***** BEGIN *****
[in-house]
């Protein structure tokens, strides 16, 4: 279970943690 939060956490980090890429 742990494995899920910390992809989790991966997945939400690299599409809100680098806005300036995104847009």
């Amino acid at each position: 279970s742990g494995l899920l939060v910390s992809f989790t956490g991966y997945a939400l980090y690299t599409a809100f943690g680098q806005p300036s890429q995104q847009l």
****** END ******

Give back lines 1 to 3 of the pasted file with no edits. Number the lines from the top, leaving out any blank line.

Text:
[in-house]
């Protein structure tokens, strides 16, 4: 279970943690 939060956490980090890429 742990494995899920910390992809989790991966997945939400690299599409809100680098806005300036995104847009």
């Amino acid at each position: 279970s742990g494995l899920l939060v910390s992809f989790t956490g991966y997945a939400l980090y690299t599409a809100f943690g680098q806005p300036s890429q995104q847009l």